Francois Voyer, Grande Champagne, Extra


The cognac reviews continue. And for a change here’s one that isn’t a Vallein Tercinier. You may remember that I loved their Lot 70 (for Flask) and Rue 71 and thought their Lot 90 (also for Flask) was very good too. Today’s cognac, however, is from Francois Voyer. I know nothing about the world of cognac and so cannot tell you anything about the relative significances of these producers. Nor can I tell you exactly what “Extra” signifies here. Unlike in the Scotch whisky world there doesn’t seem to be a great deal of exactness about age with cognac. You have to believe that Lot 70 truly indicates that the brandy was distilled in 1970 and aged continuously in oak till it was bottled in 2018 or whenever. And a term like “Extra”, which would invite derision in the NAS-heavy world of single malt whisky is trusted to refer to cognac that may indeed be more than 30 years of age. I guess, despite their lack of exactness, cognac producers haven’t done as much as Scotch whisky companies to make consumers leery about their claims.

Well, let’s get to the review of the brandy. As with last week’s Vallein Tercinier Rue 71 this review features guest star, Sku. This was the second of two cognac samples I sent him. With the Rue 71 our notes were not identical but our scores were quite close. This one, as you will see, is a different story.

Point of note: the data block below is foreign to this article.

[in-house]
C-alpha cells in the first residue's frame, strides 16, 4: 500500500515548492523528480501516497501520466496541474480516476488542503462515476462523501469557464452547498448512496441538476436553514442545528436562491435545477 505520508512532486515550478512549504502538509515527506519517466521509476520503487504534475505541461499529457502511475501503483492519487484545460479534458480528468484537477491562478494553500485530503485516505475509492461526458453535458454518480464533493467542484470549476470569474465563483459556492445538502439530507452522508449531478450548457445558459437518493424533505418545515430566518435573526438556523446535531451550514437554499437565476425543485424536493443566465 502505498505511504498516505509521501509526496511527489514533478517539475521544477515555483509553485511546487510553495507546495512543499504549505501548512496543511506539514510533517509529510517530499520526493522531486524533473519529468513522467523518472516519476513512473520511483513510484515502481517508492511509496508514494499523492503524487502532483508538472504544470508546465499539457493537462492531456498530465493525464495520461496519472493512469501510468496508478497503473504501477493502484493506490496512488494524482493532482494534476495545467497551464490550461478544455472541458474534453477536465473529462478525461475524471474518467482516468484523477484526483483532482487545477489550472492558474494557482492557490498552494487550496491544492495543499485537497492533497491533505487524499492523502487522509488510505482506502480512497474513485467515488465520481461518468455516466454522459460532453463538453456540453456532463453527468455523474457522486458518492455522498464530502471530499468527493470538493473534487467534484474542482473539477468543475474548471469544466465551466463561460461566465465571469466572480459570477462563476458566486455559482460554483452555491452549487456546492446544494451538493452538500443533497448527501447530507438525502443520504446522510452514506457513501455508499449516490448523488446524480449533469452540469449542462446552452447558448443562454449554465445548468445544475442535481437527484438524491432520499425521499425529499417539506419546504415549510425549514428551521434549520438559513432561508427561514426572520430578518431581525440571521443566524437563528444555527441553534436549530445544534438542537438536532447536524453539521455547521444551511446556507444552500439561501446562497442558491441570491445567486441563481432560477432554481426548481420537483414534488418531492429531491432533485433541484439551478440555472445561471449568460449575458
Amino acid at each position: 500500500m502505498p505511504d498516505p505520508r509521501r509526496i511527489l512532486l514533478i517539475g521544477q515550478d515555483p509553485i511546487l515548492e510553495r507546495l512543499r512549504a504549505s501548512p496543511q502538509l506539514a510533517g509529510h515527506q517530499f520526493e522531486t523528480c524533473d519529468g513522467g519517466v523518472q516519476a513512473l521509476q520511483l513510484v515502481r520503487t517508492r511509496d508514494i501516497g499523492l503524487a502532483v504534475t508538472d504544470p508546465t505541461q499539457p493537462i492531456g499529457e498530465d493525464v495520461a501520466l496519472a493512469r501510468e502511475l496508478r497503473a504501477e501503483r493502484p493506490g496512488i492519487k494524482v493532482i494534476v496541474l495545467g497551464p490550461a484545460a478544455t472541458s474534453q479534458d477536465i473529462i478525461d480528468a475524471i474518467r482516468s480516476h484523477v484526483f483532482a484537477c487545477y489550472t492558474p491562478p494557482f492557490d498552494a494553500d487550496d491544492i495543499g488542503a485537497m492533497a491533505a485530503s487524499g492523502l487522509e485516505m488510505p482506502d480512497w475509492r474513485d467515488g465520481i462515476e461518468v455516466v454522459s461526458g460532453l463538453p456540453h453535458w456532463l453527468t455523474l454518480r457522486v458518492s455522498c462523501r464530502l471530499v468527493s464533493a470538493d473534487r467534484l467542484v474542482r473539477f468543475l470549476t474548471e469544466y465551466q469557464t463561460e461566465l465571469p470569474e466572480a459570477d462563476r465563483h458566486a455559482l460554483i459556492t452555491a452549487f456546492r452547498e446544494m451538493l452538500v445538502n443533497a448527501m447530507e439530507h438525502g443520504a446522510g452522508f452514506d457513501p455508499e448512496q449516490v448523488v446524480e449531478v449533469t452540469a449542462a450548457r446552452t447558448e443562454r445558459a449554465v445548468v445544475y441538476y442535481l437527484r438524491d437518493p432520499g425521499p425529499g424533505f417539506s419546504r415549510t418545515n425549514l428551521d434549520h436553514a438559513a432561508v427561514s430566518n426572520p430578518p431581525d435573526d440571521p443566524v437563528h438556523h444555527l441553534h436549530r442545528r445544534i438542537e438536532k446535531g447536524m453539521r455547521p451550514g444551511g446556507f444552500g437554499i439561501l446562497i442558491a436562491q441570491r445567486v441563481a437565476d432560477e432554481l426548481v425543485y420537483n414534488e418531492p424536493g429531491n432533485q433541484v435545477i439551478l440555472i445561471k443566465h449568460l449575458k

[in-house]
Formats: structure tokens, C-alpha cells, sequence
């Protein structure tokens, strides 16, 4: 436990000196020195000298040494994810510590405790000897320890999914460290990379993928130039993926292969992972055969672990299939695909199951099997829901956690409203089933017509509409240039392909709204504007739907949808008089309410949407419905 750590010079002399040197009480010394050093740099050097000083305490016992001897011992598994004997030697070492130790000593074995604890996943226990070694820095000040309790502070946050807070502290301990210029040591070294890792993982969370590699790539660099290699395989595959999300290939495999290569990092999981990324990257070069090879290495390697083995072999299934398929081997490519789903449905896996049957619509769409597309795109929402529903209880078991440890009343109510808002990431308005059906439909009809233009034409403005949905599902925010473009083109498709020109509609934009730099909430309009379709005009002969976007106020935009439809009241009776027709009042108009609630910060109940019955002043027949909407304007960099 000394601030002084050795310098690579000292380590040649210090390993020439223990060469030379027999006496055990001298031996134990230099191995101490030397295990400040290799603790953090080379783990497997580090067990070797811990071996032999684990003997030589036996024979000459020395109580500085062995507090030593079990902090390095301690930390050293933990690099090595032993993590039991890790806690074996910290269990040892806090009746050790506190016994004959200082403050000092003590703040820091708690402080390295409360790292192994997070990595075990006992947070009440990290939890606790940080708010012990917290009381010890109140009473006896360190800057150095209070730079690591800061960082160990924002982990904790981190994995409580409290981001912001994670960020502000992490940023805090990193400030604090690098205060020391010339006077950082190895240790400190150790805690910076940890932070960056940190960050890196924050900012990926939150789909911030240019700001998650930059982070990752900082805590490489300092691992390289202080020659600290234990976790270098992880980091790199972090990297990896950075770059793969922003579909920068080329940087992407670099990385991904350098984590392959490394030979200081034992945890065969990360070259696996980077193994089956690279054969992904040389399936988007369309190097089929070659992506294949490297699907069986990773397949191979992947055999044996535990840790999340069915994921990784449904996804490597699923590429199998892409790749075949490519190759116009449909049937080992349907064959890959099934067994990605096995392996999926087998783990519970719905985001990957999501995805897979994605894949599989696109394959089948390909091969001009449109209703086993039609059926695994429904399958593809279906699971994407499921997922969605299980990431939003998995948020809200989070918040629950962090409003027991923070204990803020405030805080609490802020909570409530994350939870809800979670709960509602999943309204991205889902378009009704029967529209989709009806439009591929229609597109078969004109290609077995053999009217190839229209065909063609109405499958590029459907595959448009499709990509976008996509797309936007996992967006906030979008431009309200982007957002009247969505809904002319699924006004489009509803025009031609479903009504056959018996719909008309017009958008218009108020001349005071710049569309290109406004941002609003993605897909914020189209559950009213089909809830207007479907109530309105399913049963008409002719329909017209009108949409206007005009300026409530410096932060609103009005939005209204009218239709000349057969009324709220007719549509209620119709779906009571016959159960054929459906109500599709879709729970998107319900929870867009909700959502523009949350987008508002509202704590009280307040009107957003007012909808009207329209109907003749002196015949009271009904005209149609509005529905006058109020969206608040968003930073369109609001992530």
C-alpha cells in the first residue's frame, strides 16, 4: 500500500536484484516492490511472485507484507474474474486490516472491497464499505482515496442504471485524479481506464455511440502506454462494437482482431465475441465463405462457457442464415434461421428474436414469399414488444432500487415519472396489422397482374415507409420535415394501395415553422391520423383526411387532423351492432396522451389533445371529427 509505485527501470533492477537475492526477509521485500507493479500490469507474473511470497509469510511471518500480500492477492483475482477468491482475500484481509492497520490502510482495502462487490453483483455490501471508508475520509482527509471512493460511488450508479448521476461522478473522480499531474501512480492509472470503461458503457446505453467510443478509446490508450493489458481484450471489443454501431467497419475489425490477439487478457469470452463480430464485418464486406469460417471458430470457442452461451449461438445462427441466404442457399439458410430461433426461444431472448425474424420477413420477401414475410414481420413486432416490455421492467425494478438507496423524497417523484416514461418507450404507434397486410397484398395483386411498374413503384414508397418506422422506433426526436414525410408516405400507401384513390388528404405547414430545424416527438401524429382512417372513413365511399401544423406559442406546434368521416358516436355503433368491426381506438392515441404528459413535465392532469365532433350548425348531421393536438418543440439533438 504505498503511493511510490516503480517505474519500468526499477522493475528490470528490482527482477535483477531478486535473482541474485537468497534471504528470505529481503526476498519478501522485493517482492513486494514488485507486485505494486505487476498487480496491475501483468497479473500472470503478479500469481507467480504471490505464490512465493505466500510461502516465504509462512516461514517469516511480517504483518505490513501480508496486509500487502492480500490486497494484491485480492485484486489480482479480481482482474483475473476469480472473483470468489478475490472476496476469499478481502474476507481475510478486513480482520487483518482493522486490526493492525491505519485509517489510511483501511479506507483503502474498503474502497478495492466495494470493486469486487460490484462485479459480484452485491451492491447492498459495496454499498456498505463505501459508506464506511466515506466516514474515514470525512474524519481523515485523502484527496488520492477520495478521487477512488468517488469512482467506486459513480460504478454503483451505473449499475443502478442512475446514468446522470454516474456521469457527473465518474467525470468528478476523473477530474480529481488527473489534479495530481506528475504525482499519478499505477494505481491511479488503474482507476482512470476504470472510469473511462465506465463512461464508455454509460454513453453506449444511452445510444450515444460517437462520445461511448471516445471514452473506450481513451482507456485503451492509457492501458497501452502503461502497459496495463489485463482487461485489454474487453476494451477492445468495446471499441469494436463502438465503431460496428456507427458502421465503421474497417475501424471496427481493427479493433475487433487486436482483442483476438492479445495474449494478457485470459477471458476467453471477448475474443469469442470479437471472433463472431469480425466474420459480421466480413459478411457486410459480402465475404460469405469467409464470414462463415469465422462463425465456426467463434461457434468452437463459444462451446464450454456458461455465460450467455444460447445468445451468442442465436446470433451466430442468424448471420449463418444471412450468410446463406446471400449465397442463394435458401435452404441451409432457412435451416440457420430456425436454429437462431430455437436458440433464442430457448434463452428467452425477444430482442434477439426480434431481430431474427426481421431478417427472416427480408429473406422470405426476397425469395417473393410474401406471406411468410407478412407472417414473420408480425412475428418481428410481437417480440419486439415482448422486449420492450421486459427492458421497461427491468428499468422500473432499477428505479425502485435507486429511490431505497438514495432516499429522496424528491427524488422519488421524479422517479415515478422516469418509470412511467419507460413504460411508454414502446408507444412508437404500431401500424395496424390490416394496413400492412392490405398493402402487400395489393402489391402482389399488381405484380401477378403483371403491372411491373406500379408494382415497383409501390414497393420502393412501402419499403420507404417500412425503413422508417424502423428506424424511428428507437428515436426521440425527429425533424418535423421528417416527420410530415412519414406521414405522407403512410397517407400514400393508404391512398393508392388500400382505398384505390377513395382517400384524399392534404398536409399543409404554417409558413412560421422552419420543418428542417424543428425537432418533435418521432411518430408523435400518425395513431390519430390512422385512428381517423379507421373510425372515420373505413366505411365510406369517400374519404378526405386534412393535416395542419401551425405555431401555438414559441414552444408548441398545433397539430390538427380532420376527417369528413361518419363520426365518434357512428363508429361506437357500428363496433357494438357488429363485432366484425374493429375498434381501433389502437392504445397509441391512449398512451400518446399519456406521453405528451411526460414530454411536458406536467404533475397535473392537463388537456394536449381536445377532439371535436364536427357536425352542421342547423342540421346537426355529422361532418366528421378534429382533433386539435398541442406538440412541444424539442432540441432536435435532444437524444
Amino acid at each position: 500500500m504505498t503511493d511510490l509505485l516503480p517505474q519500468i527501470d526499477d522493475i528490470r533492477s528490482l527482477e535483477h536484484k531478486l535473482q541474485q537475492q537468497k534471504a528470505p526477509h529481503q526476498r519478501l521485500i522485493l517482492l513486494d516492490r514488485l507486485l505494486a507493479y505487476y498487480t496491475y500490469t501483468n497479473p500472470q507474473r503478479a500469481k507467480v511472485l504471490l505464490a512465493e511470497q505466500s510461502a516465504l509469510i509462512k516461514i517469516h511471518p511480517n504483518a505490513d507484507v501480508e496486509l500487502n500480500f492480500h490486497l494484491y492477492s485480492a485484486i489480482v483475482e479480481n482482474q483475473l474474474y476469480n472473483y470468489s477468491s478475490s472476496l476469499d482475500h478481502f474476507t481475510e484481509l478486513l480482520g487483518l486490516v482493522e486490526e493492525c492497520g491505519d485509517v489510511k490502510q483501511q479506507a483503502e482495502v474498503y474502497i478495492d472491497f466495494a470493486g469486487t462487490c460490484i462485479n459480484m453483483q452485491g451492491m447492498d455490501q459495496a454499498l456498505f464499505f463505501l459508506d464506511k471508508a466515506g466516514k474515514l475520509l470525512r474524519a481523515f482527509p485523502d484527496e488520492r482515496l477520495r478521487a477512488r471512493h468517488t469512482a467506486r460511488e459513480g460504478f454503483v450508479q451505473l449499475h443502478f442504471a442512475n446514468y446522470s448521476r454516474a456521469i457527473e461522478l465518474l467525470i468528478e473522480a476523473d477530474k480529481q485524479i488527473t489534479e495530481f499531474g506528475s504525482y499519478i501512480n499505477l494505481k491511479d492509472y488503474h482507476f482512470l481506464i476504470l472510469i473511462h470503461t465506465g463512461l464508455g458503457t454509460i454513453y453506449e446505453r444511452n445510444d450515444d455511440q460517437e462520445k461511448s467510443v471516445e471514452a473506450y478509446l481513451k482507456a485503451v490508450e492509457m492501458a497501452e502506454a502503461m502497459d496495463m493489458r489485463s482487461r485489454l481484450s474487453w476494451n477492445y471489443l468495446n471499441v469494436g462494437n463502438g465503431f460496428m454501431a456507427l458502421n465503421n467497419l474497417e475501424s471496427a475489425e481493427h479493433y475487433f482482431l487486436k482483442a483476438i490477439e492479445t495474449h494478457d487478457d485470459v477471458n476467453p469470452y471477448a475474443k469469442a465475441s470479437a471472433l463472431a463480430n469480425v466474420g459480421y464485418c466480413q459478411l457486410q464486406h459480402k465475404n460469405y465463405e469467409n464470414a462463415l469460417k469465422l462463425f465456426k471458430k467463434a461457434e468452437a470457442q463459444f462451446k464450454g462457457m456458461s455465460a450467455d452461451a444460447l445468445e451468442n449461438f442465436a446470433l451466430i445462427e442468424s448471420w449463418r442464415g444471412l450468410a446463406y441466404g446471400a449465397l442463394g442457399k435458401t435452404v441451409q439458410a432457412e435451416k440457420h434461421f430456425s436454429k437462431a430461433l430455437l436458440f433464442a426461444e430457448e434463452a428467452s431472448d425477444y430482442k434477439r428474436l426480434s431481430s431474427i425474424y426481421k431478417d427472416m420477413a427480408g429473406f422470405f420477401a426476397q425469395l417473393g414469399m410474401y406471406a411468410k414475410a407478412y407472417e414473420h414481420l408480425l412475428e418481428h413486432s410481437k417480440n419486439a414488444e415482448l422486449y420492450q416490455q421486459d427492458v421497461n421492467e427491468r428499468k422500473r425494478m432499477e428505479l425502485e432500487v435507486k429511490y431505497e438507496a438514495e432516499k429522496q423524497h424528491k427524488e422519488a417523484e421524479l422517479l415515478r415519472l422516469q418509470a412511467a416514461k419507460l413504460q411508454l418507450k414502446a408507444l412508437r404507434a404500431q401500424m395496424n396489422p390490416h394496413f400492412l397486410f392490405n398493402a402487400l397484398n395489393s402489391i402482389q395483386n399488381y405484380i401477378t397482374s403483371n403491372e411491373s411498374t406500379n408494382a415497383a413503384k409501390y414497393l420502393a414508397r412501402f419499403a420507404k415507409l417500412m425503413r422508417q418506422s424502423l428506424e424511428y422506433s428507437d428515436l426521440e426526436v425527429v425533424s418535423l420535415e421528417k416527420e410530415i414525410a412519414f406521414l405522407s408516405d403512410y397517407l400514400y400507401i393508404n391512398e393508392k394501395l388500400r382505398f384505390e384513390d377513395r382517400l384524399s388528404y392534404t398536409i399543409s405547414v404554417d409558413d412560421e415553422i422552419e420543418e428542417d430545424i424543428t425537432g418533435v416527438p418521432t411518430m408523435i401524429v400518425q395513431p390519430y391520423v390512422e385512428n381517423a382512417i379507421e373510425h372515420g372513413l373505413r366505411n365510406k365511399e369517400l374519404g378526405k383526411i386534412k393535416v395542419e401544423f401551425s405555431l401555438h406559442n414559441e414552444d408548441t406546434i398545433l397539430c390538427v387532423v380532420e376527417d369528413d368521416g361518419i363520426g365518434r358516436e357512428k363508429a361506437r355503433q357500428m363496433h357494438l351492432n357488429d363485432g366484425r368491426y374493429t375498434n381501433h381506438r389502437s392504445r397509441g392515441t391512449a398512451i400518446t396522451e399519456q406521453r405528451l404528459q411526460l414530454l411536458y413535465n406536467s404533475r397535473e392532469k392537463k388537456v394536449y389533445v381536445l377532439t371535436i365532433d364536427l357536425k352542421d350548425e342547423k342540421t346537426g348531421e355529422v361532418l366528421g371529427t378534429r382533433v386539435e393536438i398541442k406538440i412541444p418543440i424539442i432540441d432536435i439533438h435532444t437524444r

Francois Voyer, Grande Champagne, Extra (42%; from my own bottle)

My notes:

Nose: A pleasant medley of peach and apricot with some orange peel mixed in. There’s a bit of graphite/pencil lead as well. Not much change with time. A drop of water pulls out spicier, dustier notes.

Click to expand and read the text.

Palate: Oak makes the first impression on the palate and the thinness of the texture makes the second. As I swallow though the fruit begins to expand. With time the richer, more tropical fruit from the finish starts showing up earlier and then becomes more intense; the oak becomes less sharp/tannic and more spicy. Thinner all around with water.

Finish: The richer fruit from the nose picks up again on the finish and I’m getting more tropical accents here: passionfruit, guava. The oak comes back at the end, a touch bitter. As on the palate with water.

Comments: Not as rich or intense as the two 1970s beauties from Vallein Tercinier but I like this a lot. After a weak start it comes on strong with time in the glass.

Rating: 88 points.

Sku’s notes (from a sample from my bottle):

The nose has apple cider, some floral notes and then some spice. The palate is light and sweet on the opening, followed by some spice then some fruit punch like notes. The finish is mild and fruity. This one seemed pretty run of the mill to me. It’s perfectly fine, though a bit on the sweet side (I wouldn’t be surprised if there is sugar added).

82 points

Comparison

Sku and my notes are actually more similar than they might appear at first glance. If not for the fact that we both liked the 1970 and 1971 Vallein Terciniers about the same, I would guess based on this juxtaposition that he is not a big fan of what he calls “fruit punch” and I call “tropical fruit” when that’s the dominant note. Maybe it’s the lower oak profile here that tips the balance? Sku is, after all, a bourbon guy at heart. Anyway, he’s wrong, I’m right.

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